Dealing with a Physical Handicap

By Robert G

For everyone, the day of their birth is the first day of many. For me it was also almost my last. Choked by my own umbilical cord, my brain was deprived of oxygen, but thanks to brilliant doctors and the Lord’s help, I was born. The circumstances of my birth, however, had far-reaching consequences.

From that day, my parents noticed something was not quite right. I was not developing at the same rate as other children. So they took me to doctors, some of the best in the world. Some thought I had cerebral palsy, others thought autism, but none could really describe my problem. The only recognizable symptom was extremely low muscle tone, which means the signals between my brain and my muscles are weak.

So, as I continued to grow, I noticed physical tasks were very difficult. Even something as simple as writing with a pencil was physically demanding for me. Throughout my youth, I had physical and occupational therapy once a week. Things did improve, but not much. At school many asked questions like: “Why does Robert seem so normal, yet he can’t do a simple thing like riding a bike?” Or “Why do you get tired after writing so little?” No explanation could satisfy their questions.

Because of my challenges, it was difficult for me to make friends. There were those who made fun of me. But that wasn’t the worst of it. The thing I hated most was the lack of confidence people had in me. Throughout most of my childhood and part of my adolescence, I had many teachers and other trusted adults tell me that essentially, I would not amount to anything of worth. Constantly my parents and I heard: “Robert can’t do that, he just doesn’t have the capacity.” This eroded my self-confidence and my ability to trust others waned.

I Reached Out to God

By fourteen the only people I could really trust were in my family.  I felt very alone, and felt burdened by my lack of physical ability. That is when I reached out to God, my Heavenly Father. He knows me as an individual, and knows my worth and potential. I began to cry to him for support and then decided to put my trust in him. From that time, I did my best to be the person he saw me as.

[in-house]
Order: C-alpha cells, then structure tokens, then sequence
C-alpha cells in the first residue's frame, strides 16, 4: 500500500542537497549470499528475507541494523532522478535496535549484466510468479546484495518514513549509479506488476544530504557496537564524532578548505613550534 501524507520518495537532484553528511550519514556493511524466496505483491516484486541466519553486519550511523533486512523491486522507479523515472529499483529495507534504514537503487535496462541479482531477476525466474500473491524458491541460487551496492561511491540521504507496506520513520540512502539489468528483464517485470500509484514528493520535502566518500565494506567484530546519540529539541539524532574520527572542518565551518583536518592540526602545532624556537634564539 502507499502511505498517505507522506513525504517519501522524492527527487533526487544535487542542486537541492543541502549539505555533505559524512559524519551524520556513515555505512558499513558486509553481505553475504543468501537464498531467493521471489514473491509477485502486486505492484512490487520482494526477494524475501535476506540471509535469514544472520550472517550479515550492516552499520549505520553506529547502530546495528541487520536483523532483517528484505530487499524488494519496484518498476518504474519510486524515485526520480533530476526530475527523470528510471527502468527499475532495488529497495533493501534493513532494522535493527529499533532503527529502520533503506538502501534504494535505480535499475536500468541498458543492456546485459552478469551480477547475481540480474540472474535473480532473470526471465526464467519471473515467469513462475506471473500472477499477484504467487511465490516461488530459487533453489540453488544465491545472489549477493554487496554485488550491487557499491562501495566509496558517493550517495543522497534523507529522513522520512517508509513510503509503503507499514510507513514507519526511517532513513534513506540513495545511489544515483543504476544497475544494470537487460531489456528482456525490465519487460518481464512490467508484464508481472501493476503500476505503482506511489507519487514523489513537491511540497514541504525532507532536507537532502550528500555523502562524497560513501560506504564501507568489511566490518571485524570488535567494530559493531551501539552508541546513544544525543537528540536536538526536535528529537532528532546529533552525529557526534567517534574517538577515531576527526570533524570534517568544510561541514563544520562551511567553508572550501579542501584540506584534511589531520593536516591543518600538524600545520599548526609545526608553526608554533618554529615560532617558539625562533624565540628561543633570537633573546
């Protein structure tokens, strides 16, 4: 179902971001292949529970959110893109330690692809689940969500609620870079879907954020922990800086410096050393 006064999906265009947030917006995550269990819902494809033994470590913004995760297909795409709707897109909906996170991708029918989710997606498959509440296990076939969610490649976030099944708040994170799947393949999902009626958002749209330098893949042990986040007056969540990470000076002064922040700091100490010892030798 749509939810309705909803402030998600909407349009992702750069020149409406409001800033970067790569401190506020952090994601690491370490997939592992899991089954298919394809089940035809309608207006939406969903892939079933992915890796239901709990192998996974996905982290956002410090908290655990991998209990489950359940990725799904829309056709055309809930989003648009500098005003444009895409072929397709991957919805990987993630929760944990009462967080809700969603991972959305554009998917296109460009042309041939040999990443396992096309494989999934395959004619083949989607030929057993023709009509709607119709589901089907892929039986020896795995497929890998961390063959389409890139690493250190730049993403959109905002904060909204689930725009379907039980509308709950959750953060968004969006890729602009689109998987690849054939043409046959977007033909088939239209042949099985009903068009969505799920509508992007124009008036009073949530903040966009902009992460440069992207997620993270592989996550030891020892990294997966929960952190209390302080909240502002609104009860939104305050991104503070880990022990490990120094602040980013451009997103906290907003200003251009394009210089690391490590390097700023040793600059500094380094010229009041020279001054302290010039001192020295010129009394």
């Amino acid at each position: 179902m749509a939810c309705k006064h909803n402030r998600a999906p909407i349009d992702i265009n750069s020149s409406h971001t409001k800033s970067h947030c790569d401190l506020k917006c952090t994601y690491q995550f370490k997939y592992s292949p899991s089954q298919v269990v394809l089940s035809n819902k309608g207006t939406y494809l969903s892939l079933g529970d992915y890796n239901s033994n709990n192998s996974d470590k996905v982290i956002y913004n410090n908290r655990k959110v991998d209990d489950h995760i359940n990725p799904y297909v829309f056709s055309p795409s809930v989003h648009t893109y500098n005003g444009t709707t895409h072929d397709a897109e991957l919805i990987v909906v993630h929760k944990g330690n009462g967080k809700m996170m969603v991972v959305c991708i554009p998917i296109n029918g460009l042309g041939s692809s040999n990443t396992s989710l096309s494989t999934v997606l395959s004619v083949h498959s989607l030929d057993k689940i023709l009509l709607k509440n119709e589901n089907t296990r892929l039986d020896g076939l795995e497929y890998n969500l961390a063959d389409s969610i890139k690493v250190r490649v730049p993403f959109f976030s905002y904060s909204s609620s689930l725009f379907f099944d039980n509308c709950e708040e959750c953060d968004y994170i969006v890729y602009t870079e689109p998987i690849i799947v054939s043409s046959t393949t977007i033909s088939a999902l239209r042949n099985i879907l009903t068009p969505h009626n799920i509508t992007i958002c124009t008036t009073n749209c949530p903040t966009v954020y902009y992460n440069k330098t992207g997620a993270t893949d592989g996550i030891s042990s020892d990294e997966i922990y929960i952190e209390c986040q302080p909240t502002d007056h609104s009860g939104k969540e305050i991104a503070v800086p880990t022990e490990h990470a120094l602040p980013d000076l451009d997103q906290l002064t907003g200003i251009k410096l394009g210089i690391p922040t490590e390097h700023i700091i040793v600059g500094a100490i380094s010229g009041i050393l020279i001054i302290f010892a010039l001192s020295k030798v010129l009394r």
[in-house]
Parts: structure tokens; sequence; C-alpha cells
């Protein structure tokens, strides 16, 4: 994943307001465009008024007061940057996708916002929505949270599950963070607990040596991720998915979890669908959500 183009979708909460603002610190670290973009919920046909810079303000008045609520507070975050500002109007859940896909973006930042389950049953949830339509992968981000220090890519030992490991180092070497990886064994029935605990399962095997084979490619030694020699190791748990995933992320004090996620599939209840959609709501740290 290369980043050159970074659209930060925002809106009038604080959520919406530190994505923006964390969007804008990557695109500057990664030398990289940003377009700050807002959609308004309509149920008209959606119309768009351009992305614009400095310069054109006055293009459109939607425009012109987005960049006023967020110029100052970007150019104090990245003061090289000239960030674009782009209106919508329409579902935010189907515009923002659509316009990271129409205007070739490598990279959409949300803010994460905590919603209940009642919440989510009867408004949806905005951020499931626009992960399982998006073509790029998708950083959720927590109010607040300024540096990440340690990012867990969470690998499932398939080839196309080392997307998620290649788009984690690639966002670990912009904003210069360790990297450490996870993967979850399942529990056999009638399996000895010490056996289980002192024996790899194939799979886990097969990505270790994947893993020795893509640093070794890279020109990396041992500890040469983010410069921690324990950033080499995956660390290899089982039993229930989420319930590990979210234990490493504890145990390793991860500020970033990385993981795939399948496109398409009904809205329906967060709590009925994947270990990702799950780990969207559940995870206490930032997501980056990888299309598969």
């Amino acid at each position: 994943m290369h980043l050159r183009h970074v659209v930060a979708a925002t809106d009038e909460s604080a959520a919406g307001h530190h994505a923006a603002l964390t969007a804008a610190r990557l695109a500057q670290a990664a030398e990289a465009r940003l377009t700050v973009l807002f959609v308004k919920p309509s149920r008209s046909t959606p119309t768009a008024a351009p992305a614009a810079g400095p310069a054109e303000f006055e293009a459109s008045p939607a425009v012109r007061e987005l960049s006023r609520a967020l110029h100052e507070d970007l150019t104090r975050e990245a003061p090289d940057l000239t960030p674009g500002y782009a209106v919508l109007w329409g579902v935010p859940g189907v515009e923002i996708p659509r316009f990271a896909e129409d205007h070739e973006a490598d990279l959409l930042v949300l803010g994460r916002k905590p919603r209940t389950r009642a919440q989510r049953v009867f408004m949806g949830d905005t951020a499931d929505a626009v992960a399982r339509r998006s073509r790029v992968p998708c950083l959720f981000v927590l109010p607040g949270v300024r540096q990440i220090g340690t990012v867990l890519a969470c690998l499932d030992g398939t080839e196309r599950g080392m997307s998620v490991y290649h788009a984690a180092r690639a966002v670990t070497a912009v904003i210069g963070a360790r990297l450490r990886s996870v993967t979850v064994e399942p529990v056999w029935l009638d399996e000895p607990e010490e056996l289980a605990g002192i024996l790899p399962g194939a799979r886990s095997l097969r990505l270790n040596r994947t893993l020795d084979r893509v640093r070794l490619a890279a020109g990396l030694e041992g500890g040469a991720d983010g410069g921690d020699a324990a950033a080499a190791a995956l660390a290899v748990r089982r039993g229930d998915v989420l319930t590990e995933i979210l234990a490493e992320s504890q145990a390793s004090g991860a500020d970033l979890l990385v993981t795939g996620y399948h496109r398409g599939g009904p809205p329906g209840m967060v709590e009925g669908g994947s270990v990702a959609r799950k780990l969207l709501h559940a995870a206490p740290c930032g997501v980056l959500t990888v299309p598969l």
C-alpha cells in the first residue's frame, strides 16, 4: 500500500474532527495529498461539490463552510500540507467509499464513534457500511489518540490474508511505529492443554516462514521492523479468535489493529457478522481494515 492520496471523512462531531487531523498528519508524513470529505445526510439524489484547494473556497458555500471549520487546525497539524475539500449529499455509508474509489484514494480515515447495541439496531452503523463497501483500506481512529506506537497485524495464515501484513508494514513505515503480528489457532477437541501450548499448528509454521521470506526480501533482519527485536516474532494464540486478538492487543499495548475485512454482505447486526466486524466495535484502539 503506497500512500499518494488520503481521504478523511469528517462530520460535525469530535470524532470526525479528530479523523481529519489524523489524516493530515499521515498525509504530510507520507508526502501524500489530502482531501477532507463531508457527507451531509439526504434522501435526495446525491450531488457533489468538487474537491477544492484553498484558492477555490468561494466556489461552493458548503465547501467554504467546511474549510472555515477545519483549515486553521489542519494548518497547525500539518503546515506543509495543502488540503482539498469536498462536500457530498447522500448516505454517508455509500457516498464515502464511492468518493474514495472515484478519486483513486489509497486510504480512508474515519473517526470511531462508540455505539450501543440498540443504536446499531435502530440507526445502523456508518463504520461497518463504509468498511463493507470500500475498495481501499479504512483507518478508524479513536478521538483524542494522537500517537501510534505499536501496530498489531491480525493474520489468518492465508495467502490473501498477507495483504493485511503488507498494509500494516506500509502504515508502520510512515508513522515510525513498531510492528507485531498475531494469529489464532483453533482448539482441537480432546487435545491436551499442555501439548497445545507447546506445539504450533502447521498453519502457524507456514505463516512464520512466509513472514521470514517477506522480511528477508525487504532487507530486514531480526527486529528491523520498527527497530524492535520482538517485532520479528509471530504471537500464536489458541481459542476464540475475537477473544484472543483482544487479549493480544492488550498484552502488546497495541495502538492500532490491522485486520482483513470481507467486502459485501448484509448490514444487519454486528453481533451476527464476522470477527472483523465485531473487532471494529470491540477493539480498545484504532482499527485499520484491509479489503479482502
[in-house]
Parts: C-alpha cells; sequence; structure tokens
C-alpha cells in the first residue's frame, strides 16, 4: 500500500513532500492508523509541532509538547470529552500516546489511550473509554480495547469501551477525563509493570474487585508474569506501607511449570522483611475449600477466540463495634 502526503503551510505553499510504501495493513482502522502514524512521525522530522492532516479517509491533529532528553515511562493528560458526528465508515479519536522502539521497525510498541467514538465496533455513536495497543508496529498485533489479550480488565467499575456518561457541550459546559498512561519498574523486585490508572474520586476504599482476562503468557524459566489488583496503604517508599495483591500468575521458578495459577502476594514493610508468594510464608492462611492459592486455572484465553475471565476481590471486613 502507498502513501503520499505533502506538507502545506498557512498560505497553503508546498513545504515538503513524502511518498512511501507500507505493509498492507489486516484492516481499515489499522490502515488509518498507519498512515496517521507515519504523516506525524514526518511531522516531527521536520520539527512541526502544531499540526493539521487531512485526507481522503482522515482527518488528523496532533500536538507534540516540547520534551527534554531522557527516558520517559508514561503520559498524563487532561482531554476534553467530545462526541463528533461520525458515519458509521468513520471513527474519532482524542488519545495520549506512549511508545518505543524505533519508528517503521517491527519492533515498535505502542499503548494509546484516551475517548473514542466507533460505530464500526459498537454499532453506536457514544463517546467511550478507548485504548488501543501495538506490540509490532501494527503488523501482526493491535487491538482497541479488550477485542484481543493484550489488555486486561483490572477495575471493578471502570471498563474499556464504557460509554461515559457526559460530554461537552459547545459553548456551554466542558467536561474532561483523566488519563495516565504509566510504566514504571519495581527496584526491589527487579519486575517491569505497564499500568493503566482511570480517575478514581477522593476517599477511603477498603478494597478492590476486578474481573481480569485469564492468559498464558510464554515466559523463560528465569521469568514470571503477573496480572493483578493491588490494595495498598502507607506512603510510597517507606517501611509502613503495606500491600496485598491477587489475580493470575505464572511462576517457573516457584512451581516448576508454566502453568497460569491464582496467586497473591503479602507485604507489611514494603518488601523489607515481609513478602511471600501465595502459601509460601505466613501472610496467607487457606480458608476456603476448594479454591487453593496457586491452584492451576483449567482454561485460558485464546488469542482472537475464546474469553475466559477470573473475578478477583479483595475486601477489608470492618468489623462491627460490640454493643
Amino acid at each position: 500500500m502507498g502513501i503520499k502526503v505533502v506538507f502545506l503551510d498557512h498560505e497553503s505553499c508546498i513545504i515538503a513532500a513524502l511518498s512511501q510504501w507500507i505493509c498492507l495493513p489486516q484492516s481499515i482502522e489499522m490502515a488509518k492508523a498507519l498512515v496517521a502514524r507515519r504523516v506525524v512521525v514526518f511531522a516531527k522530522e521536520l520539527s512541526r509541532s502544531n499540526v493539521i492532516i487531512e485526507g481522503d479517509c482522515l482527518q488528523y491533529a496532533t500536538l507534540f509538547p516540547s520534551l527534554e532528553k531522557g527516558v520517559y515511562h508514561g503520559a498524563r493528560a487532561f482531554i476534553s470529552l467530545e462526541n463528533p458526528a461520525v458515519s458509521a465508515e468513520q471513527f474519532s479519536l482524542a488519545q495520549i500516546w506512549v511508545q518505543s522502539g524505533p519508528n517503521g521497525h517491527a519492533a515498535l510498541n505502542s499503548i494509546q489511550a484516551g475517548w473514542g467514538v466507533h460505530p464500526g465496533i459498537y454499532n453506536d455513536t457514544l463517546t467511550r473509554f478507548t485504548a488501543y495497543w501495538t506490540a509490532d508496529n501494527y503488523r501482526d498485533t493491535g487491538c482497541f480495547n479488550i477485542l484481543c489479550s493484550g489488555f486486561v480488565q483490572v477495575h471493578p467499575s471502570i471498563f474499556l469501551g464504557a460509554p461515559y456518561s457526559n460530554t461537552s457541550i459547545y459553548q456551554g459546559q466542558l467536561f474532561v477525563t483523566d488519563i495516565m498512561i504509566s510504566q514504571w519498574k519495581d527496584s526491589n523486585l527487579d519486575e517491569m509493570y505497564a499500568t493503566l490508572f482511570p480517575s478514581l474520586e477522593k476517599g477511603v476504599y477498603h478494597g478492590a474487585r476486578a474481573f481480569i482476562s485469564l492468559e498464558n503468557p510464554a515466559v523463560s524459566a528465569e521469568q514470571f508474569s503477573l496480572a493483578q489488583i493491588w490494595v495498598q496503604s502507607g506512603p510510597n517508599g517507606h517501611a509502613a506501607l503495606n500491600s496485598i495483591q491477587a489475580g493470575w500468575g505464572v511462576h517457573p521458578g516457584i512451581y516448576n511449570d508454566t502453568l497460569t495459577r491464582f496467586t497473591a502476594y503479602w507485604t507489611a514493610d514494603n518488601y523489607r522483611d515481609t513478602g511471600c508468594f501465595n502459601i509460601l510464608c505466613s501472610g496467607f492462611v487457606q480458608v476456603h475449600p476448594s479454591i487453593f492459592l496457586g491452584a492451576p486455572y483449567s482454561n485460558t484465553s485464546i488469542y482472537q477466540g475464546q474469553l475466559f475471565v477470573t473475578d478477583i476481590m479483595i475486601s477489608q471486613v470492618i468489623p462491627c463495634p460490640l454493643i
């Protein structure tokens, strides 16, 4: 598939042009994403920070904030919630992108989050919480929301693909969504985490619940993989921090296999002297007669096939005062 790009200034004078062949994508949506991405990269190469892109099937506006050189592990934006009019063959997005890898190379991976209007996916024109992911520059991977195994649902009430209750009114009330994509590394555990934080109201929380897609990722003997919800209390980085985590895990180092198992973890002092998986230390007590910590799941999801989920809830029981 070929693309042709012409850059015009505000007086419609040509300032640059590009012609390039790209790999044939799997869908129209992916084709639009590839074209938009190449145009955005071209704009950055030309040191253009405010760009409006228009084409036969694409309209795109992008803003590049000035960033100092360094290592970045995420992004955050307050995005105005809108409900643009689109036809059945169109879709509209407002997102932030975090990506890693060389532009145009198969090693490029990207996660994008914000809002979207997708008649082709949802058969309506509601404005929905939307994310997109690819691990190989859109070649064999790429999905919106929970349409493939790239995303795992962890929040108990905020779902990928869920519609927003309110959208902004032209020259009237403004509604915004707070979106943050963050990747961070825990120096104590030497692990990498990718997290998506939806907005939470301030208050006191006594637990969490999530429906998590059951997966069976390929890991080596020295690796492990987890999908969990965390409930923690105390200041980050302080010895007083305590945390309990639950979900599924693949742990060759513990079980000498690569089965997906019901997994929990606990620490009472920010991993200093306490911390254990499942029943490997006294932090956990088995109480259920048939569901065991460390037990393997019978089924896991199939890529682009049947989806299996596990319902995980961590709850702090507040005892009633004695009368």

As I gave my all to him, he blessed me more than I could imagine. He placed in my path loving angels who believed in me. They helped me to learn that I can succeed, that I can be “normal”. They helped me discover talents I never thought I had. But that is not all he has blessed me with. He has helped me do things I never thought possible.

I no longer consider my physical challenges a burden. I see them as a blessing. My challenges have helped me to learn and to grow, but most importantly they have brought me closer to God. Before I trusted in him, I could barely walk a mile. With his help, I now walk several miles a day serving as a full-time missionary for my church, something I never dreamed of doing.

I know now more than ever that God does love us. We will face trials and hardships during the course of our lives. I know God loves us and wants to help us through our trials. To receive his help all we have to do is reach out to him, put our hand in his, and let him guide us to where he wants us to go.

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